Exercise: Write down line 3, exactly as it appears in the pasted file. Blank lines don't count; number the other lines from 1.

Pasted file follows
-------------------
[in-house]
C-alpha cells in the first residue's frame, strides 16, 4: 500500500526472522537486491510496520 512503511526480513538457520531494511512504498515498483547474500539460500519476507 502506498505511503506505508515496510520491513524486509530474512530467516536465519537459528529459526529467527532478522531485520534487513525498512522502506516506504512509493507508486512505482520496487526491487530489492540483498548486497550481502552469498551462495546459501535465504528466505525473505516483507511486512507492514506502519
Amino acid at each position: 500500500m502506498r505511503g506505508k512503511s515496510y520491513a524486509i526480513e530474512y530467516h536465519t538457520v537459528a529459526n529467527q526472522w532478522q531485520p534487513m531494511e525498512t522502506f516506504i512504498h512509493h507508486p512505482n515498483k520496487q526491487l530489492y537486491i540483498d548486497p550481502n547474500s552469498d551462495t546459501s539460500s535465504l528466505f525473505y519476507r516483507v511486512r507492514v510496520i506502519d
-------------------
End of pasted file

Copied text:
Amino acid at each position: 500500500m502506498r505511503g506505508k512503511s515496510y520491513a524486509i526480513e530474512y530467516h536465519t538457520v537459528a529459526n529467527q526472522w532478522q531485520p534487513m531494511e525498512t522502506f516506504i512504498h512509493h507508486p512505482n515498483k520496487q526491487l530489492y537486491i540483498d548486497p550481502n547474500s552469498d551462495t546459501s539460500s535465504l528466505f525473505y519476507r516483507v511486512r507492514v510496520i506502519d